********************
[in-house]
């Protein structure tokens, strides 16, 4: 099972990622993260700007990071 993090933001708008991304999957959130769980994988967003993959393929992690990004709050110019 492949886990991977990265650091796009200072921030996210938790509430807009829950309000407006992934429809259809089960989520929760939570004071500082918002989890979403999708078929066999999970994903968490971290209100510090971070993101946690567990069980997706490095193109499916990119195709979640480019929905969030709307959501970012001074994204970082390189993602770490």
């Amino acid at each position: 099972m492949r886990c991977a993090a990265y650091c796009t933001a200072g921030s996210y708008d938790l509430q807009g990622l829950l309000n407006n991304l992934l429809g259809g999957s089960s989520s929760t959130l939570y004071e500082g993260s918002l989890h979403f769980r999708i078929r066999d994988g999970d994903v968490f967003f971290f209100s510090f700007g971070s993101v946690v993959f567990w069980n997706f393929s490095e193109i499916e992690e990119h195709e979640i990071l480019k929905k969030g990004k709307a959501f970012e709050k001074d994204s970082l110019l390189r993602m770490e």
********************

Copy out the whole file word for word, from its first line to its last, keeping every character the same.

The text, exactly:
[in-house]
């Protein structure tokens, strides 16, 4: 099972990622993260700007990071 993090933001708008991304999957959130769980994988967003993959393929992690990004709050110019 492949886990991977990265650091796009200072921030996210938790509430807009829950309000407006992934429809259809089960989520929760939570004071500082918002989890979403999708078929066999999970994903968490971290209100510090971070993101946690567990069980997706490095193109499916990119195709979640480019929905969030709307959501970012001074994204970082390189993602770490």
């Amino acid at each position: 099972m492949r886990c991977a993090a990265y650091c796009t933001a200072g921030s996210y708008d938790l509430q807009g990622l829950l309000n407006n991304l992934l429809g259809g999957s089960s989520s929760t959130l939570y004071e500082g993260s918002l989890h979403f769980r999708i078929r066999d994988g999970d994903v968490f967003f971290f209100s510090f700007g971070s993101v946690v993959f567990w069980n997706f393929s490095e193109i499916e992690e990119h195709e979640i990071l480019k929905k969030g990004k709307a959501f970012e709050k001074d994204s970082l110019l390189r993602m770490e």